You mischaracterize what the Duelfer Report says; for one "report also found that Hussein's capacity to produce WMDs had deteriorated significantly since 1991", whereas the Report states it was started up again in 1997. Then, the repeated reference to "any remaining WMD-related programs were "not of a militarily significant capability." What? So the coalition was supposed to wait until Saddam had an operational capability?
There was much similar discussion in the 9/11 Report; how having all this knowledge, why didn't they act beforehand to avert such a disaster, etc. etc. etc. RobS 18:10, 22 March 2007 (EDT)
9/11 is inconsequential to the discussion and its pathetically disingenuous for you to bring it up, though I notice theres a new section about it that quotes Tenet without attmepting to substantiate his claims that even though Osama actively wanted Saddam dead, they were working in joyous collusion. Three cheers for dedication to objective unbiased facts, eh? Although considering I got banned for saying that George W Bush was born in Connecticut and Massachusetts has a relatively low tax rate, its hardly surprising here.
As far as waiting until Saddam had an operational capacity, given that a necessary condition was removal of the sanctions it can easily be argued that maintaining them would be key to minimizing whatever threat he would ever pose. However, this too is inconsequential to the discussion.
The existing entry on the Duelfer report contains information that exclusively backs up the patently false claim that Saddam posed an existing or even potential nuclear threat to the United States, which goes against the principal finding of the report itself. Objective, bipartisan analysts concluded that there were existing stockpiles or functional capacity to produce them, and that was the key finding of the report. That the entry on the report should quote it so selectively as to support the purely anecdotal argument that the opposite is true is Intellectual Dishonesty writ large.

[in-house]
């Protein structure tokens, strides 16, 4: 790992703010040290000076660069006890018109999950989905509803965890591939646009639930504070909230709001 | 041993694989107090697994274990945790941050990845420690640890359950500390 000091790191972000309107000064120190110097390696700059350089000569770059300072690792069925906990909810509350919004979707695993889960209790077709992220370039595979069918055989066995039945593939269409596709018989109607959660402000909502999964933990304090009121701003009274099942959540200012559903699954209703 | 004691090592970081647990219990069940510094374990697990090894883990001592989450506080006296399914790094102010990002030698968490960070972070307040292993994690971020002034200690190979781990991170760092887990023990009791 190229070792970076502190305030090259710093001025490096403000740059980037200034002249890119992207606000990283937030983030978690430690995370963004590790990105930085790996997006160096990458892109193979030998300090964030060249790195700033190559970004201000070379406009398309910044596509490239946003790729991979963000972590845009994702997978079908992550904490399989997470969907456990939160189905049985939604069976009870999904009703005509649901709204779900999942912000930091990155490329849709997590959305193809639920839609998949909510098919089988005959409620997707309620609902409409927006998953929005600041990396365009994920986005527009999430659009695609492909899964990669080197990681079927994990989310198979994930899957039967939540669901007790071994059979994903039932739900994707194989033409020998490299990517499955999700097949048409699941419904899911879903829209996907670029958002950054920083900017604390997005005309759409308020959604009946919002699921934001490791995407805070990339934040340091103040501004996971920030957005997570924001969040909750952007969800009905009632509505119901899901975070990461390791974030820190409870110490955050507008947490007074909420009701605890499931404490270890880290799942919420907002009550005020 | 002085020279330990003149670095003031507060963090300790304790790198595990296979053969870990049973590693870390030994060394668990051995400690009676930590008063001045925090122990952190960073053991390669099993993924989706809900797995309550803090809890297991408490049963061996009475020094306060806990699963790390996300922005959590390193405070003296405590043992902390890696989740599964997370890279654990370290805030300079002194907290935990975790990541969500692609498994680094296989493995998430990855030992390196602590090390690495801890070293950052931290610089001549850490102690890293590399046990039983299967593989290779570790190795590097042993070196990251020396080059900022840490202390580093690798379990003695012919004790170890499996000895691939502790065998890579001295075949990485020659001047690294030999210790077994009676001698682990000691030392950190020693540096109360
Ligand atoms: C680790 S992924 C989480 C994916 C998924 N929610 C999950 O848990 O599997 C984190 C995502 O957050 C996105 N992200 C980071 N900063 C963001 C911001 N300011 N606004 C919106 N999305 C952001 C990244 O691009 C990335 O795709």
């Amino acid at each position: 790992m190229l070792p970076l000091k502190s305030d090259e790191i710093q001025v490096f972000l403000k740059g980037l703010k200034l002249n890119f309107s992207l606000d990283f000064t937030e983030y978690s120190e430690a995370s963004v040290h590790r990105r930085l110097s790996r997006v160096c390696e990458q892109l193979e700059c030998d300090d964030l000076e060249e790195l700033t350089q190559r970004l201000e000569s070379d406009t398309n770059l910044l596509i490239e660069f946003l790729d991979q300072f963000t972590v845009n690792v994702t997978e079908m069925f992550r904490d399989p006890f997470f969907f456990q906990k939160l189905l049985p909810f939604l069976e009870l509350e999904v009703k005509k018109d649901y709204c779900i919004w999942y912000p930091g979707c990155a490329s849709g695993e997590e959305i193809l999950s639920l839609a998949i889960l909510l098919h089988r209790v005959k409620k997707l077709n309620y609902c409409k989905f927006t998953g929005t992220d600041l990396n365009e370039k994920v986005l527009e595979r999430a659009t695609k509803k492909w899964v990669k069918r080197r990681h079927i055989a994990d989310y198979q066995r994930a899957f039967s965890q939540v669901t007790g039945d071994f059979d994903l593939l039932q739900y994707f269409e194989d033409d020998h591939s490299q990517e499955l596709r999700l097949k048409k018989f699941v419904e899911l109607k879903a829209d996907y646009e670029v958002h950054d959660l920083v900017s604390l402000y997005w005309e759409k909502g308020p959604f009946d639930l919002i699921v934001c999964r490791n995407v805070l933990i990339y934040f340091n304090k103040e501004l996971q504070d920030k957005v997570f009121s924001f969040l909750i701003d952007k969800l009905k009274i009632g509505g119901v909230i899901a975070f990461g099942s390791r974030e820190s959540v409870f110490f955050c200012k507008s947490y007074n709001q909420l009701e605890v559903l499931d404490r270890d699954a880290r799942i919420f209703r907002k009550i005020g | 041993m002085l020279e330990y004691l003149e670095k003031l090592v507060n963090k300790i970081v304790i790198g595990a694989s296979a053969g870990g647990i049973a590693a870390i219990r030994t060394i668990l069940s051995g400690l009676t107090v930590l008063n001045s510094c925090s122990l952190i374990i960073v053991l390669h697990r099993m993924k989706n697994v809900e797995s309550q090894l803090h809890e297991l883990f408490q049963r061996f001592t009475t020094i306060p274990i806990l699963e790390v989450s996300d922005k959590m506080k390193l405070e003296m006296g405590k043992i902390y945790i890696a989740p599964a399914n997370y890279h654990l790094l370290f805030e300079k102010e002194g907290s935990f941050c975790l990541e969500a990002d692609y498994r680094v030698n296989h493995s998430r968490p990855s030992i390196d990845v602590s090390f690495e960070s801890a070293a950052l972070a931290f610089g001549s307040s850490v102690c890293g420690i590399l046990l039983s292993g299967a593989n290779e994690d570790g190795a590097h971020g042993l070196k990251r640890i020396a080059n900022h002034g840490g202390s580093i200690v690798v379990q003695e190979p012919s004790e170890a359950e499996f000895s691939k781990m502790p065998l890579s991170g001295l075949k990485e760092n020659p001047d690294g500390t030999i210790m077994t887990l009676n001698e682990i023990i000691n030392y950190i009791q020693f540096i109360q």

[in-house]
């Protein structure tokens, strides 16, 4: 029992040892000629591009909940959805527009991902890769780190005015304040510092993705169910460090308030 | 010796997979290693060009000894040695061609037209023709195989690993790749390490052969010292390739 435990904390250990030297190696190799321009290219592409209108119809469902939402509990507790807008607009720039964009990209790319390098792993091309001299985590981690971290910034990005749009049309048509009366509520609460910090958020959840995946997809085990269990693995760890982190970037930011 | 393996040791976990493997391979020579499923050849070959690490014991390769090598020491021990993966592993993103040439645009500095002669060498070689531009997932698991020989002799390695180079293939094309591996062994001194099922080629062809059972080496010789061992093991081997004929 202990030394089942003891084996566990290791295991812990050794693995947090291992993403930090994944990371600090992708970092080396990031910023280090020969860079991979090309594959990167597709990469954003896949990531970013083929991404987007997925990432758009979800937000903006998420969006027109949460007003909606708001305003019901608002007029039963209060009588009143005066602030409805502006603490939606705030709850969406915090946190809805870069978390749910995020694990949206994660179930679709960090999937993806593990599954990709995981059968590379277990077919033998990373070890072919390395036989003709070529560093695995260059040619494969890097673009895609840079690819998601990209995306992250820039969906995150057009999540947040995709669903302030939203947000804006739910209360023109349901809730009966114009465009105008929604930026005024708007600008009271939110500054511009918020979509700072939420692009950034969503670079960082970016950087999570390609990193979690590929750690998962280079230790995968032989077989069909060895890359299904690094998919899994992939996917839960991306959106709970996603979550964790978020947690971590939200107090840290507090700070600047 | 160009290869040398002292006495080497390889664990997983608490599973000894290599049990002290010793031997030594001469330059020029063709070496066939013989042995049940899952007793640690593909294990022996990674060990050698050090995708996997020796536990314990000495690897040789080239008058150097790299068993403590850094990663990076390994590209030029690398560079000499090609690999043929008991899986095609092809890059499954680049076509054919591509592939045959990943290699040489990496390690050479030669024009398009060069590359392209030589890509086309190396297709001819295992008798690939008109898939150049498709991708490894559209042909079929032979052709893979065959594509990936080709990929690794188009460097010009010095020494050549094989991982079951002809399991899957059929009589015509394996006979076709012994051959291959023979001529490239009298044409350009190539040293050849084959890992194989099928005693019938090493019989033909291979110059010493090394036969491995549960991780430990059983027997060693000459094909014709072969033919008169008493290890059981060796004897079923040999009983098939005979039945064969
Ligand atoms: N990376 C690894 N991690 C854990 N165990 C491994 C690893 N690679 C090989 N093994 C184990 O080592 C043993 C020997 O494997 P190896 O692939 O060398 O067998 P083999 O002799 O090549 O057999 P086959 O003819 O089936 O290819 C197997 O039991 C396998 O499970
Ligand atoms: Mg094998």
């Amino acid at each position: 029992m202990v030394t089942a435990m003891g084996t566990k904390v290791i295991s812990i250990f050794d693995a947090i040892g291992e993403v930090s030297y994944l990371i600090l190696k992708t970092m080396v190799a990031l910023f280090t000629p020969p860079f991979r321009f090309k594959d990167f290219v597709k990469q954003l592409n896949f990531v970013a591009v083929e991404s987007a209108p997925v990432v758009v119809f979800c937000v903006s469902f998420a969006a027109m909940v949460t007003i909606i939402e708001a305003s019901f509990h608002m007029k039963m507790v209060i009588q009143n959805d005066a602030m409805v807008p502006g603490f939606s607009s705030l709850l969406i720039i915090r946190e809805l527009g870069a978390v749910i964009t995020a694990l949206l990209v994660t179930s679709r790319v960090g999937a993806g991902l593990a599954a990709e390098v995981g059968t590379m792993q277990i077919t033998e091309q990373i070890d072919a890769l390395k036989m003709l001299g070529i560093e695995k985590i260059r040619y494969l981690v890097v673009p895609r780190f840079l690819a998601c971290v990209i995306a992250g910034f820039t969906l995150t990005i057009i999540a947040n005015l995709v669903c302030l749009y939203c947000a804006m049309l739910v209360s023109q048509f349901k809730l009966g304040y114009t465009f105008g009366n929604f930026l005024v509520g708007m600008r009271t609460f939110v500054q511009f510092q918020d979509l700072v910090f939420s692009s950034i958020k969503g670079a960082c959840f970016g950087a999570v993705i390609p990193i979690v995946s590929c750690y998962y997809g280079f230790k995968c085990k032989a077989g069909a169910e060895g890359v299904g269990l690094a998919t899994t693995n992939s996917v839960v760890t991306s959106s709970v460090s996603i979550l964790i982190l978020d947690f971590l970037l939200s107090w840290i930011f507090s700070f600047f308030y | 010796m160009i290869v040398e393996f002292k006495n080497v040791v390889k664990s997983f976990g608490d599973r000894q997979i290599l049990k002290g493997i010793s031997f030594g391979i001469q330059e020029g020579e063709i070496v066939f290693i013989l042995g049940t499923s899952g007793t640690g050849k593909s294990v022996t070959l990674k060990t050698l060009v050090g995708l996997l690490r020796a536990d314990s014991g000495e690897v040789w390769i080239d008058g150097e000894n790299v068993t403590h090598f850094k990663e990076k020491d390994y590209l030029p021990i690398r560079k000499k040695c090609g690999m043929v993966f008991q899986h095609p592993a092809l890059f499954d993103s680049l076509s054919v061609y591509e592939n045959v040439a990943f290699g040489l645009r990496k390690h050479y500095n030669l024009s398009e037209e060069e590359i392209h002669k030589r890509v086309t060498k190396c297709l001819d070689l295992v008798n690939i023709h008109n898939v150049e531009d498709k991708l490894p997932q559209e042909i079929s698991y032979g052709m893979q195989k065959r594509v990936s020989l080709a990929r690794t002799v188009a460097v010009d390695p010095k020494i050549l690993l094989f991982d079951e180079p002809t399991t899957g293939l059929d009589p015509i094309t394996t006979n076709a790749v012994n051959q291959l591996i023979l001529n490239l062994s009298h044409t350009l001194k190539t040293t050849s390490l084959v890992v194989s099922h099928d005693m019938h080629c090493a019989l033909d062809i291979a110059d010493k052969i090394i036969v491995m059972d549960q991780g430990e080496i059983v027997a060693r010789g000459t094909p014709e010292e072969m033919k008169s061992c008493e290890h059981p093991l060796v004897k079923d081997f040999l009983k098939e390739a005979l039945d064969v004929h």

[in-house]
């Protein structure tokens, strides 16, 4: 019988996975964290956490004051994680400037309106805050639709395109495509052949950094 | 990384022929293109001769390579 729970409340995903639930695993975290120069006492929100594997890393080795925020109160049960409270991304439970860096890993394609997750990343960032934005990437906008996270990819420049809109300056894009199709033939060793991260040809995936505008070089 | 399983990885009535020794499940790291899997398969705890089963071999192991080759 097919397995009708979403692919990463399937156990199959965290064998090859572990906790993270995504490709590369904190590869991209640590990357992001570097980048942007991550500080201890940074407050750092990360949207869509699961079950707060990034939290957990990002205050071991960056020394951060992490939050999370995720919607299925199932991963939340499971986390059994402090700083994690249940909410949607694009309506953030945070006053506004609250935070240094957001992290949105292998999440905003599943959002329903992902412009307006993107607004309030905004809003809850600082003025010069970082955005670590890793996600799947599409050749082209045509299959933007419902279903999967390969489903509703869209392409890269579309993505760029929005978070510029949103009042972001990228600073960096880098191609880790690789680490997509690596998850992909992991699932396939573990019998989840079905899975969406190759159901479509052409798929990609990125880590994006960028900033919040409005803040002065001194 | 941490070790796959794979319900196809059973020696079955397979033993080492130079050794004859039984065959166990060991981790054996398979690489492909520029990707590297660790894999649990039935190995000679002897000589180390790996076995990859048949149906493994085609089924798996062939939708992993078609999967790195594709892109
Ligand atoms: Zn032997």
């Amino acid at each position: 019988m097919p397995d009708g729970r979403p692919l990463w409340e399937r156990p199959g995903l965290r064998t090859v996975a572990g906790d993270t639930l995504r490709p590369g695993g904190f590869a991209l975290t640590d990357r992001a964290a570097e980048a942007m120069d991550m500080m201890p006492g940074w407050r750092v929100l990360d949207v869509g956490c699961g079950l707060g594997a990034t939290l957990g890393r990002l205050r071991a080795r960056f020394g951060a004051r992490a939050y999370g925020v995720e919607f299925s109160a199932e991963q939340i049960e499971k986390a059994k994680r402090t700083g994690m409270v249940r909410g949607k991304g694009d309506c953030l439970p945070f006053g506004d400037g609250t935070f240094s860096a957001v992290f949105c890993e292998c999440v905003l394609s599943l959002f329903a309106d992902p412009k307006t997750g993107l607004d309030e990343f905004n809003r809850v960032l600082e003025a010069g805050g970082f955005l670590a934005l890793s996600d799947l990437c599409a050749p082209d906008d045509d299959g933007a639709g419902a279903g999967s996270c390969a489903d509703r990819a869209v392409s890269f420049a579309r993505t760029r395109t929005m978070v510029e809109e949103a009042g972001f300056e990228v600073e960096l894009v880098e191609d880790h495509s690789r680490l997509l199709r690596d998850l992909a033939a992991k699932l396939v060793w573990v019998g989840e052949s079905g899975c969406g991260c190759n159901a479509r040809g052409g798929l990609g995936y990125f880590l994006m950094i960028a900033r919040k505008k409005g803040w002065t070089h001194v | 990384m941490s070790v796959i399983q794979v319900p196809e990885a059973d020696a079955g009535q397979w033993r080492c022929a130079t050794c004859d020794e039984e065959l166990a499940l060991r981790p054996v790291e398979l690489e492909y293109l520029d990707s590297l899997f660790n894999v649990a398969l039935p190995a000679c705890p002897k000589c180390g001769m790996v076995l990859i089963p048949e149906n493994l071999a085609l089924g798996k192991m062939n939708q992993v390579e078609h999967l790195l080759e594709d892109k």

You want to quote a dozen people who said there were WMDs? Be my guest. You're certainly free to present that information in your vainglorious attempts to prove an untruth. Lord knows if you all post enough things with exclamation marks and boldface youre bound to convince the sort of people that impresses. However if youre going to use a report, any report, it is an insult to all intellectual endeavor to ignore the report's principal finding and quote selectively and suggestively to prove that same untruth.
The report does have information that supports the WMD argument. However the report's principal finding contradicts the core of the argument. Stop pretending.--RexMundane 11:19, 23 March 2007 (EDT)

I think you should stop worshipping at the shrine of the Duelfer report, Rex. It isn't as though it is definitive for all time. It is one report. When it is raised to the status of the Holy Bible by you so that its findings are indisputable, it makes you sound like a religious "political" fanatic - set like stone in one very uninspired viewpoint. It is a REPORT.. done by fallible men who were trying to compromise so both parties could get along and make a statement which set aside their squabbling. It also could be characterized as a cop-out compromise for political expediency. You mention "The report does have information that supports the WMD argument," then discount the possibility in the very next breath. How objective is that viewpoint? You also dismiss all argument that there were any WMD. The sarin warheads discovered by the Polish troops and the Iraqi Survey group, those who were treated for injuries from the one which exploded in an IED (read the stories).. the finding of mustard gas bombs.. all don't matter? Look at the evidence. Don't just believe one report like it is your Bible. These are FACTS, not flights of fantasy. Set aside your political prejudice and try and look at the evidence. You might also note that the special investigator for the Pentagon stated of your vaunted Iraq Survey Group who made this report that he had heard of "facilities contained stocks of biological and chemical weapons, along with missiles whose range exceeded that mandated under U.N. sanctions" but the ISG had IGNORED that and not ever gone there, quote, "I have no doubts the sites were never exploited by ISG. We agents begged and begged for weeks and months to get ISG to respond.." How throrough does that make their report's findings then? How definitive?

If youre trying to argue that the report is worthless then you're also arguing that it shouldnt be included here without that equivocation. The section currently brags about all the things that tangentially support the idea that Saddam could possibly have posed a nuclear threat, and that exclusively. You havent argued that this is representative of the report, so I assume you concede my point that it isnt. The article is claiming the report as a whole says something it clearly doesnt. If the report is relevant then the anti-WMD stuff needs to be mentioned. If, as you're arguing, its worthless, then it needs to be removed entirely. You cannot have it both ways.
Also, keep up the belittling personal attacks, there Skies, really bolsters your argument. Good for you.